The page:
Af­ter the crash

Baltimore Sun Sunday - - NEWS -

There was no time to climb out of the Swift be­fore it was un­der the waves.

Lanny tried to re­lease his mother from her seat, but he couldn’t find the belt latch un­der her bulky sweater. He resur­faced with­out her.

But right be­hind him she “bobbed up like a cork.”

Lanny saw a seat cush­ion, a head­set pouch and a plas­tic bag filled with frozen soup float­ing around them. He grabbed the freezer bag and pulled out the soup, then tried to fill the bag with air, but it wouldn’t stay in­flated.

His mother seemed dazed, Lanny said, but she was able to float on her back. Lanny was fu­ri­ously tread­ing water, which hov­ered around 70 de­grees, ac­cord­ing to the National Oceanic and At­mo­spheric Ad­min­is­tra­tion.

At least 20 min­utes passed be­fore Mary asked Lanny if they’d been in a crash.

Soon af­ter the crash, he­li­copters and small planes ap­peared in the sky, and Lanny was cer­tain they’d been seen.

The Mary­land State Po­lice used two he­li­copters in the search. The Coast Guard sent out an air­craft and a boat. Mary­land Nat­u­ral Re­sources Po­lice as­sisted with two boats.

“We waved and we splashed. We waved and we splashed. We waved and we splashed,” Lanny said. “And we get noth­ing.” They treaded water for an hour be­fore Lanny de­cided they needed to head to shore, which he could see only from the peaks of the high­est waves.

As Mary swam, she con­tin­ued to veer off course. Lanny, ex­hausted by right­ing her path, in­structed her to float on her back. He pushed his mother by her legs, as if her head were the bow of a boat, chop­ping through the waves.

The push­ing went on for an hour, as Lanny tried to get them closer to the coast. That’s when Mary told him to hold her hand.

He told her he couldn’t tread water next to her and still make progress to­ward shore. But with greater ur­gency, Mary be­gan plead­ing with him.

Then he lied — say­ing that he could see nearby houses, get­ting big­ger by the minute.

His mother kicked her legs, and Lanny took two strokes and went back to push her again. Her legs were limp.

Mary was dead.

Lanny was get­ting close. He could fi­nally see lights on the shore.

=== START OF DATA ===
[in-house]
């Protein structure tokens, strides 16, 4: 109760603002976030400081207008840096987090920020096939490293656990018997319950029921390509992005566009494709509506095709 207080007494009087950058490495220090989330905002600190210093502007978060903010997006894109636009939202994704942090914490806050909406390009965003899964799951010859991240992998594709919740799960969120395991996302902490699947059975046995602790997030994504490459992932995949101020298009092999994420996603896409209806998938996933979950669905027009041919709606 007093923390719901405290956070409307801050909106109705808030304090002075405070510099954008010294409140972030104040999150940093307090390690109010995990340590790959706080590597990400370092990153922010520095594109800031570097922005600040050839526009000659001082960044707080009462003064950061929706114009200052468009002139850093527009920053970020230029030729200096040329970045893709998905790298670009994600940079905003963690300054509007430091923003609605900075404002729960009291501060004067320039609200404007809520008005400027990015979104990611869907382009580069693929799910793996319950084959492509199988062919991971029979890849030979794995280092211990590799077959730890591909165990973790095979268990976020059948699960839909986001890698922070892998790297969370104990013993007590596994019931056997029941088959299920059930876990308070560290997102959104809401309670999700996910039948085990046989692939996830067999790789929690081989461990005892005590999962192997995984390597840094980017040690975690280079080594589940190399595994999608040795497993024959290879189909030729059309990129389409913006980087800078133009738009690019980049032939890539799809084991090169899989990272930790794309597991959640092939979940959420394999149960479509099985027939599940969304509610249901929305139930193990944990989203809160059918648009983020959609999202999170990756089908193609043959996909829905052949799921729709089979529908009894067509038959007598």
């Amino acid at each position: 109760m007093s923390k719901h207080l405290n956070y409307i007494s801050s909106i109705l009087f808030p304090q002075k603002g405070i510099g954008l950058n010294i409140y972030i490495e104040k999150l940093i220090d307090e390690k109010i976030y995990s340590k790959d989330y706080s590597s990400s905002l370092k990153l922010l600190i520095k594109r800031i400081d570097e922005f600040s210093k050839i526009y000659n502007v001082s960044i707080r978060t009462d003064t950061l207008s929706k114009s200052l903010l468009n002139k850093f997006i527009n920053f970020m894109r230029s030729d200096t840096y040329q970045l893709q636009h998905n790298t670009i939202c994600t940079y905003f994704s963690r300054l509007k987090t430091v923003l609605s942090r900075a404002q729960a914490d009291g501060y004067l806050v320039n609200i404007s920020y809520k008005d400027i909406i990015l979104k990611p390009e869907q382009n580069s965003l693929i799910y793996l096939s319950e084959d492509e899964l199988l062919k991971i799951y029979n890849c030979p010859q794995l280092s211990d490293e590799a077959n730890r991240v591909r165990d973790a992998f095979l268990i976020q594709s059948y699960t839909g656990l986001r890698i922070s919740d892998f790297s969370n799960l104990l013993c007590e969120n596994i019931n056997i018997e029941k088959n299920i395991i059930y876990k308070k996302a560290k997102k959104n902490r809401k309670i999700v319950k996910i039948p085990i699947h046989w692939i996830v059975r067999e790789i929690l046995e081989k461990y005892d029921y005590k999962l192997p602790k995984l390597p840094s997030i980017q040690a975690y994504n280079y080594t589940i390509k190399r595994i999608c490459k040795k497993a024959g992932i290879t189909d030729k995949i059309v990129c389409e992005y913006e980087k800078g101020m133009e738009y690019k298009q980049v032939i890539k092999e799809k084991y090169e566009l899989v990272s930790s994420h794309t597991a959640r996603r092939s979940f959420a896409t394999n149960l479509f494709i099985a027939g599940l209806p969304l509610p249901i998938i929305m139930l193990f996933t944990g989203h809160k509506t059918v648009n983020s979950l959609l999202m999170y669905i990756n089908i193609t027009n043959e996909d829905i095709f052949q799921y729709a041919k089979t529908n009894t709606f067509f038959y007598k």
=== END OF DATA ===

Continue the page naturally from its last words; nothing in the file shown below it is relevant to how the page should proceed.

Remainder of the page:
But a marsh and a bay, called Shanks Creek, still sep­a­rated him from the twin­kling lights of Smith Is­land’s Rhodes Point.

The hour spent crawl­ing through the bog was the most phys­i­cally de­mand­ing part of the jour­ney, Lanny said, and his body be­gan to fal­ter. Lean and strong, he had been on a fit­ness kick dur­ing the 10 weeks lead­ing up to the crash and thinks it im­proved his chances of sur­vival.

“I knew I wouldn’t drown, but I was in and out and in and out of the water with the wind and the sticky, stink­ing mud, crawl­ing on my hands and knees, fight­ing fa­tigue and hy­pother­mia,” he said.

He fo­cused on a bright, yel­low glow at one home. He could see lights through a win­dow.

“I guess it was about 8 o’clock, I’m start­ing to watch a ball game, a foot­ball game, and I heard some­body come to my door bang and yell, ‘Help me. Help me,’ ” said Wil­liam “Max” Cline.

Cline was not en­tirely sur­prised to see Lanny, drip­ping at the door. He’d seen and heard the search he­li­copters go­ing back and forth all evening.

Lanny told Cline about his mother, how he’d tried to push her to shore un­til he re­al­ized that she was life­less.

“He wasn’t up­set. I think he was just in shock,” Cline said. “He never re­ally cried or noth­ing.” He put Lanny in the shower to warm up. “He couldn’t hardly talk, he was so cold,” Cline said. “I turned the water on him, then I come out and called 911.”

Soon the res­cue teams took over. Cline hadn’t even learned Lanny’s name be­fore he was flown, by helicopter, to Penin­sula Re­gional Med­i­cal Cen­ter in Sal­is­bury.

Les­lie Marsh, Cline’s daugh­ter-in-law, called Al­li­son. Within 10 sec­onds, Marsh said, Al­li­son asked about Lanny’s mother.

“She was kind of hys­ter­i­cal some,” said Marsh, who lives next door to Cline. “… I think the only thing she re­ally un­der­stood was that he was alive.”

Af­ter mid­night, Lance and Al­li­son ar­rived at the hos­pi­tal.

Lance re­calls: “When I walked in, he just burst into tears. ‘Dad, I killed my mother.’ ”

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